Education and training: emphasis on employability
How can education and training support the EU’s strategy to promote growth and jobs, and how, in particular, can they contribute to reducing youth unemployment? Those were the main topics discussed at the Council meeting on 10 February.
The numbers of unemployed in the EU are very high. Youth unemployment averages more than 20 %, reaching nearly 50 % in some member states. During their policy debate, education ministers put a clear emphasis on employability. It was regarded as essential to include practical and vocational elements alongside more theoretical and academic education to ensure a smooth transition from education to the labour market.
Many ministers agreed that one important way of improving the link between the worlds of education and work was to strengthen the practical elements in education and training programmes. An example is the dual approach which combines education and work experience, with internships as an integrated part of higher education. Furthermore, cooperation with the social partners should contribute to making curricula more relevant.
A number of ministers said that efforts were being made in their countries to increase substantially the number of apprenticeships and traineeships for young people in cooperation with the social partners. Some added that improving the recognition of skills and competences acquired through formal, non-formal and informal education and learning could also contribute to enhancing an individual’s job prospects.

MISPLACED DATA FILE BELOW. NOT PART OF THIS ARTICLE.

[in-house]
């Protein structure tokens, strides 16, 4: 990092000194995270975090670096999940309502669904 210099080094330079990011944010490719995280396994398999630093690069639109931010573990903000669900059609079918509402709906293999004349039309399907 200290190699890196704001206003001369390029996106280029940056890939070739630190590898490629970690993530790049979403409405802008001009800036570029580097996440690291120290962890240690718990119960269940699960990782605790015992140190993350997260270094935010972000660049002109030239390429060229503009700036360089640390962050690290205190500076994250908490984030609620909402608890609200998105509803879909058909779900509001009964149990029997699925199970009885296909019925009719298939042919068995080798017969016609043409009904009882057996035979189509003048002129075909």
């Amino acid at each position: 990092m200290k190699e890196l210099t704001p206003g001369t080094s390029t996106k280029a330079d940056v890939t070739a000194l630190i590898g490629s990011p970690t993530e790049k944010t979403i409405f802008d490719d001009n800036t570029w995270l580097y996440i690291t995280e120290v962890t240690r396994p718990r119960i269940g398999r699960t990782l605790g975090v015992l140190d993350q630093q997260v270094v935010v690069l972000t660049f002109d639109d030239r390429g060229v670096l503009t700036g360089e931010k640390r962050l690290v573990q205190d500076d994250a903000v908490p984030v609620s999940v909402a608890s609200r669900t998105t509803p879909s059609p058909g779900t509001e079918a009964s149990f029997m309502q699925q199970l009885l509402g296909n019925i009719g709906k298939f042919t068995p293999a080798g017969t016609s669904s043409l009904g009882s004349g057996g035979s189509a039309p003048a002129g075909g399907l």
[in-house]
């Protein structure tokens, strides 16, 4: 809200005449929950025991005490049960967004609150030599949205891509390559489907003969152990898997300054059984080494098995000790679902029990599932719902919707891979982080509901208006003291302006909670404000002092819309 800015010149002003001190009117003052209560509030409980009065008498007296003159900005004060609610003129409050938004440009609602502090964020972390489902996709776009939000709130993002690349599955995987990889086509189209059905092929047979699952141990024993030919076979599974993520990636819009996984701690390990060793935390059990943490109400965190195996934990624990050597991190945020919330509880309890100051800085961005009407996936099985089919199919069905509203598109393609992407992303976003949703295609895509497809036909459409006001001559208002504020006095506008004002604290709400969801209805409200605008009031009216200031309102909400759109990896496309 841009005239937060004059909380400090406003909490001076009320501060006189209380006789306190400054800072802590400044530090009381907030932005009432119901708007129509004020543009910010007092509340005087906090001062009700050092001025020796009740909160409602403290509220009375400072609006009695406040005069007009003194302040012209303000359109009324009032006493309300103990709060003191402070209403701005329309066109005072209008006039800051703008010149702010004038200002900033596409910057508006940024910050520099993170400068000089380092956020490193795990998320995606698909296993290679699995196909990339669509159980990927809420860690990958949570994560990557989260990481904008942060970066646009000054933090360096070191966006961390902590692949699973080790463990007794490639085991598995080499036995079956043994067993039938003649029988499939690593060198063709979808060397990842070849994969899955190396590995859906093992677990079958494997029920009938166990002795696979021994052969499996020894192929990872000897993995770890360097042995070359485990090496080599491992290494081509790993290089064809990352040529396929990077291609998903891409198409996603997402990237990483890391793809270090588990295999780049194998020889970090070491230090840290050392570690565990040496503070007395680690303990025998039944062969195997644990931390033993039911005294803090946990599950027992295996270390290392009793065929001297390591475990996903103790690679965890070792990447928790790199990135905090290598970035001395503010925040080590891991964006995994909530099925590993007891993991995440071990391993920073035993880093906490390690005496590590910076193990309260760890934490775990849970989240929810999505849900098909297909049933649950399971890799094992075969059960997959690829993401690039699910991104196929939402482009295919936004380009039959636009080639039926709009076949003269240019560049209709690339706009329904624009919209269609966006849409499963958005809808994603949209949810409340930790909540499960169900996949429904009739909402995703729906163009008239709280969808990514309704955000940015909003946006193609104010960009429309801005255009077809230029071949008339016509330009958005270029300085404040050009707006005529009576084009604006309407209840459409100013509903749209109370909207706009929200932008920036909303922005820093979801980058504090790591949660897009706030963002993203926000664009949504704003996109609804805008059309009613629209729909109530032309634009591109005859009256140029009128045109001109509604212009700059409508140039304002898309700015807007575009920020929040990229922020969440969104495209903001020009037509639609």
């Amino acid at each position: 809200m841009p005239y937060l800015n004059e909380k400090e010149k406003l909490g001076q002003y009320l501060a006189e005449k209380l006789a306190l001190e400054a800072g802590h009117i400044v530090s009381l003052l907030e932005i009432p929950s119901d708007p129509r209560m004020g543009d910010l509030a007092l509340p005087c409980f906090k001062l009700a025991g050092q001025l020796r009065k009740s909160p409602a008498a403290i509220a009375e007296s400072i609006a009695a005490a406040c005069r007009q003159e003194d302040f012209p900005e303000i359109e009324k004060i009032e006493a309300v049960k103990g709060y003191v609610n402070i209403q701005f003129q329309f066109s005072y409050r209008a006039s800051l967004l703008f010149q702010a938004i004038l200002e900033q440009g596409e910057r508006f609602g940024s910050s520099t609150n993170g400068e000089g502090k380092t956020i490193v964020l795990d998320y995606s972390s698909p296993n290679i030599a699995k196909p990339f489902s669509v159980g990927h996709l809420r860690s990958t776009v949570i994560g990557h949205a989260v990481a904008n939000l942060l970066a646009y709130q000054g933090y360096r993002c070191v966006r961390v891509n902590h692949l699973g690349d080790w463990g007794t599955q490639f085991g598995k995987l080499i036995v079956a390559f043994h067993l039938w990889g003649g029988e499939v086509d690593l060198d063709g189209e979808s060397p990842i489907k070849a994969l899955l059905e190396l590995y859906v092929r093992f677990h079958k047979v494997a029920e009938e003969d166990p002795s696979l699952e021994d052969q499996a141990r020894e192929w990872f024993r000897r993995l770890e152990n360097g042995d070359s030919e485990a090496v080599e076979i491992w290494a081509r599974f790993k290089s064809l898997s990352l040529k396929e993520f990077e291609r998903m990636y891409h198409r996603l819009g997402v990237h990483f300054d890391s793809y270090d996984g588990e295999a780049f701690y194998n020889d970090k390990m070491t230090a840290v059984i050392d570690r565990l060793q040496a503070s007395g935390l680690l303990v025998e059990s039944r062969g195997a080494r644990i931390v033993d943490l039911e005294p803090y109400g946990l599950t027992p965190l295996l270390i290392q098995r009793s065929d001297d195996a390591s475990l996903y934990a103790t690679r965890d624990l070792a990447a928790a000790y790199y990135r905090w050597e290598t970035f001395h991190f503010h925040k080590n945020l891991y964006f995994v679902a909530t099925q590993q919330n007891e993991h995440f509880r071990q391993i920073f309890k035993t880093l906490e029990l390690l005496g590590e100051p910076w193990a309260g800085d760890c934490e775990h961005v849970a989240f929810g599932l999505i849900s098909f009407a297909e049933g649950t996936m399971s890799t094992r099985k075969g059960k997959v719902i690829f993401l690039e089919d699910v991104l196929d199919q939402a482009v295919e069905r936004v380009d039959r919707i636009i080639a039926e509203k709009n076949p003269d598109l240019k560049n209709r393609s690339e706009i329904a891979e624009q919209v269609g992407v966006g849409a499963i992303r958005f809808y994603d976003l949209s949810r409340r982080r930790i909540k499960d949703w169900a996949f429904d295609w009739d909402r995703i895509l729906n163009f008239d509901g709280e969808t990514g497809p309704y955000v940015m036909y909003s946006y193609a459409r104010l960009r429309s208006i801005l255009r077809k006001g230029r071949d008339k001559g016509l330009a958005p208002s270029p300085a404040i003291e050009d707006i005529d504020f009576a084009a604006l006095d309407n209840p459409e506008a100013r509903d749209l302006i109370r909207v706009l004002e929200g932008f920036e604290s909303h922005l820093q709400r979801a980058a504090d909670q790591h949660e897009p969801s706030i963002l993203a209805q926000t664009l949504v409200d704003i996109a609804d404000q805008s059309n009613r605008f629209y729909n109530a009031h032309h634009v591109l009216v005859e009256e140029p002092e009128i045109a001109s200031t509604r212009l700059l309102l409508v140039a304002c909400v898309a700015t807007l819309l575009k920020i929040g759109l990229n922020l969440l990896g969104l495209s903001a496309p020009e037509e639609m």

Finally, a large number of Member States emphasised the need to mobilise available resources under EU funds and programmes, in order to help more young people get into work or training and to enhance their mobility.
Ministers adopted the 2012 joint report from the Council and the Commission on cooperation in the field of education and training in the years 2009-2011, and established priorities for the next cycle 2012-14. The report assesses progress over the last three years and establishes the priorities for the next work cycle (2012-2014), which are aimed to a large extent at mobilising education and training in support of the EU’s strategy for growth and jobs.
The report presents a mixed picture of progress, with some positive indications, but also much that still needs to be done to improve Europe’s skills base, further reduce rates of early school-leaving and improve the employability of those leaving the education and training system.
Source: Council of the European Union